After a 12-0 start to the John Groce era, Illinois has found themselves on the outside of the NCAA Tournament bubble following a six-point home loss to Wisconsin on Sunday afternoon, dropping the Fighting Illini's Big Ten record to 2-7.
The next week doesn't get any easier however, as the soon-to-be top-ranked Indiana Hoosiers aim to make their presence known at the original Assembly Hall, in Champaign, Illinois. After that, the Illini travel to Minneapolis, to take on a Golden Gophers team that has already knocked them off this season.
All is not lost yet, as an 8-10 Big Ten record could still get Illinois into March Madness, thanks in large part to a strong nonconference campaign highlighted by a Maui Invitational Championship win over Butler, as well as a road victory at Gonzaga.
The following slideshow will contain a glimpse at each of the eight players in Illinois' rotation, along with a final slide grading the five players who normally don't see the floor. These midseason report cards need improvement if the Illini don't want to fail, which would equate to no NCAA Tournament berth.
Brandon Paul's senior season could not have possibly gotten off to a better start, leading him to make the midseason Wooden Award list that contains the nation's top 25 players. Based on recent play though, don't expect to see Paul with any accolades following the season.
The low light of Paul's season may have occurred Sunday, as he was benched in favor of Joseph Bertrand for the first time this year. Still, Paul is the third leading scorer in the nation's top conference, at 17.6 points per game.
Paul also averages 4.7 rebounds and 2.9 assists, but has made countless turnovers and boneheaded plays during the Illini's recent demise. Paul has the ability to break out, as he scored 35 points at Gonzaga, as well as 43 points during his junior season against Ohio State.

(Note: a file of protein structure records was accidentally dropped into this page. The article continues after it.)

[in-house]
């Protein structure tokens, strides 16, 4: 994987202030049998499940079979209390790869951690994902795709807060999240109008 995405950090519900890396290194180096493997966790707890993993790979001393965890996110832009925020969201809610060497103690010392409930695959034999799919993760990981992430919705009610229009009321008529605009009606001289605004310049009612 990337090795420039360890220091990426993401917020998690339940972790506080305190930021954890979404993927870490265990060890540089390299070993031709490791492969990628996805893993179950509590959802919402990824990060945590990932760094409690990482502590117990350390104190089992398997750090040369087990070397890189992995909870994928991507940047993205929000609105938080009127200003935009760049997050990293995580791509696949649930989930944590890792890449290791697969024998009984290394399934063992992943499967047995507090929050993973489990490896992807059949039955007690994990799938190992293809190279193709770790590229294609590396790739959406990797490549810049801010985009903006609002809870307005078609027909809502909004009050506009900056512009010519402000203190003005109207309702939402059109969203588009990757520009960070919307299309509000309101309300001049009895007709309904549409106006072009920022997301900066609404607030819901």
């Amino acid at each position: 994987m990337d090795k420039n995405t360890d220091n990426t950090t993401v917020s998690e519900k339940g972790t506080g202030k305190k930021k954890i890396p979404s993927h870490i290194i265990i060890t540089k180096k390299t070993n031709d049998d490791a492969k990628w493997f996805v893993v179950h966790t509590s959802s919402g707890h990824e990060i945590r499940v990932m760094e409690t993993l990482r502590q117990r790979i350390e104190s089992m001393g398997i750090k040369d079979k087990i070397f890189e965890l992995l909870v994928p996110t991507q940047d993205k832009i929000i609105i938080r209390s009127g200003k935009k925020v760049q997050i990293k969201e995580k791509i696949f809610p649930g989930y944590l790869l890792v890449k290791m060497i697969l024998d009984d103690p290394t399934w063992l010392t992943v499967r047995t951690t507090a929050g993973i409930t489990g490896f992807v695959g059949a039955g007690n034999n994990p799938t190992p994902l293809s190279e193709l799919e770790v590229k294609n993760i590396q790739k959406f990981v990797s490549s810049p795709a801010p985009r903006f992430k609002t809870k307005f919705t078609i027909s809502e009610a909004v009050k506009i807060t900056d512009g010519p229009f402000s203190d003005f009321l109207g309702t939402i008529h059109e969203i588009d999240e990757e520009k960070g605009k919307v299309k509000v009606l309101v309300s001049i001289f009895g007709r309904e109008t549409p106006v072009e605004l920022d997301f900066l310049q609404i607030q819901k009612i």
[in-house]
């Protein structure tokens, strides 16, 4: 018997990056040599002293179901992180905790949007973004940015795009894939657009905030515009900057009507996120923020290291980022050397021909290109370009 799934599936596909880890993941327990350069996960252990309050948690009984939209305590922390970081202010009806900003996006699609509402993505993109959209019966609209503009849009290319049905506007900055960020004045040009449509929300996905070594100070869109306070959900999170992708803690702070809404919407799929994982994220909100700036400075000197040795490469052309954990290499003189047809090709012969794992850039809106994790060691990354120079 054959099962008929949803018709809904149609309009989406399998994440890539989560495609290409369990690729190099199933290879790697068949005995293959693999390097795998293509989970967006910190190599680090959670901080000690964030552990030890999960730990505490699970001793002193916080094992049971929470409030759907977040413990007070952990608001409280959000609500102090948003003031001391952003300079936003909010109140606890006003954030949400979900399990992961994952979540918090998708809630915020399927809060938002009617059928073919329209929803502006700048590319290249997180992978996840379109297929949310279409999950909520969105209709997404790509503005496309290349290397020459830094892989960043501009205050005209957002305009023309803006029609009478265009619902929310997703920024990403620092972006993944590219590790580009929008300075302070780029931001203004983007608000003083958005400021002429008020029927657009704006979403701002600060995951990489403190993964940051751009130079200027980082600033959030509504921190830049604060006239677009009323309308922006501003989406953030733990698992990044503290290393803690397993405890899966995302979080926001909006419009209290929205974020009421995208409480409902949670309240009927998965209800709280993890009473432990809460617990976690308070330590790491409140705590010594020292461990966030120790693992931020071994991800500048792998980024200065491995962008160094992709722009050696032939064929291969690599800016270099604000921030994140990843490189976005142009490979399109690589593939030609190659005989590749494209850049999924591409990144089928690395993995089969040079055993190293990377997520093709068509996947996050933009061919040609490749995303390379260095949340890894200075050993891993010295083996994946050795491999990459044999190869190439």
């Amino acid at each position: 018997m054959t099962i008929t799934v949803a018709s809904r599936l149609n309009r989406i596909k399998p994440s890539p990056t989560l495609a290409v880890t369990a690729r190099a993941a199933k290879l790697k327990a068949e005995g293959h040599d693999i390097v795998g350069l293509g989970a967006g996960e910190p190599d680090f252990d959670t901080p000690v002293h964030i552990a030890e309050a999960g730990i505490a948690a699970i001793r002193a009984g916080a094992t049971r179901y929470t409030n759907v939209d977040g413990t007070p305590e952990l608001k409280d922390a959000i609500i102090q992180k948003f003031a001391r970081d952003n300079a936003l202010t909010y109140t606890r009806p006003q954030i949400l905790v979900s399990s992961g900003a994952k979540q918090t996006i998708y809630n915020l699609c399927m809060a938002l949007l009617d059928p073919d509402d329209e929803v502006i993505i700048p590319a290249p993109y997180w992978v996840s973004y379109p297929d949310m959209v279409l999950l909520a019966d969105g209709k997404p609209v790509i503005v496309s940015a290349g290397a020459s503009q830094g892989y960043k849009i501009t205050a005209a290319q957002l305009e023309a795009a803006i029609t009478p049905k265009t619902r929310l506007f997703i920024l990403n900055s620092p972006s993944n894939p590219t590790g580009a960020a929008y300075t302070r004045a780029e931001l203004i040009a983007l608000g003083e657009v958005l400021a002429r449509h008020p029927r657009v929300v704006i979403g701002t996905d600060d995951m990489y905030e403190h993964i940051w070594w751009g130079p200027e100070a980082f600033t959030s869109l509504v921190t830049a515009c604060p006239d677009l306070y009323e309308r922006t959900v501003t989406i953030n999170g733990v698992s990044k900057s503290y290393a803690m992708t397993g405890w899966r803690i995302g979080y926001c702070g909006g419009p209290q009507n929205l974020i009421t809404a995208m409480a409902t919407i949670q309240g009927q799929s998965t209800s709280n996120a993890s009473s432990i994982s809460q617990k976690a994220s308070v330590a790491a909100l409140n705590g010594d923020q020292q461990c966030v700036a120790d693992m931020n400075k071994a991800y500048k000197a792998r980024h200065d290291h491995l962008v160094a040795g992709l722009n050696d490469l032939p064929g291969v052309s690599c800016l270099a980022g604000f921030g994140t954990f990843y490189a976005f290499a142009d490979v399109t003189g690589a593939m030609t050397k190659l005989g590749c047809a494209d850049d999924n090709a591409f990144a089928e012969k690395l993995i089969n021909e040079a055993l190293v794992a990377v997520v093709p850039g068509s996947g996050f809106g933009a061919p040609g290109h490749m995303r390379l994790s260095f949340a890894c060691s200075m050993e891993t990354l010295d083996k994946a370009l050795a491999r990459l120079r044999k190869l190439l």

He also is capable of 1-for-11 shooting performances as he did at Wisconsin last month, which usually results when Paul becomes too comfortable taking contested three-pointers rather than attacking the basket where he is more successful.
Midseason Grade: C
Fellow senior guard DJ Richardson is second on the team in scoring, averaging a career-high 11.9 points. Richardson's career-high game came on the road at Nebraska, as the sharpshooter knocked down 6-of-9 three-pointers for 30 points.
Richardson averages 4.5 rebounds and is a solid perimeter defender, but is not nearly assertive enough taking the ball to the hoop. He prefers settling for perimeter looks. He snags 1.6 steals per game and finally looks like the player he was his freshman season after shaky sophomore and junior campaigns.
Richardson is consistent enough to score in double figures every game, but rarely breaks out. The only game he has scored over 16 points in came against Nebraska. Richardson and Paul came to Champaign together and will go out together. How they'll be remembered during the four years here won't be positive, unless things turn around and quick.
Midseason Grade: B-
After winning the starting point guard role midway through his freshman season in favor of Sam Maniscalco, Abrams struggled—as the entire Illini team did—to end the 2011-12 season. However, it was assumed the starting point guard position was his for the taking over the next three seasons.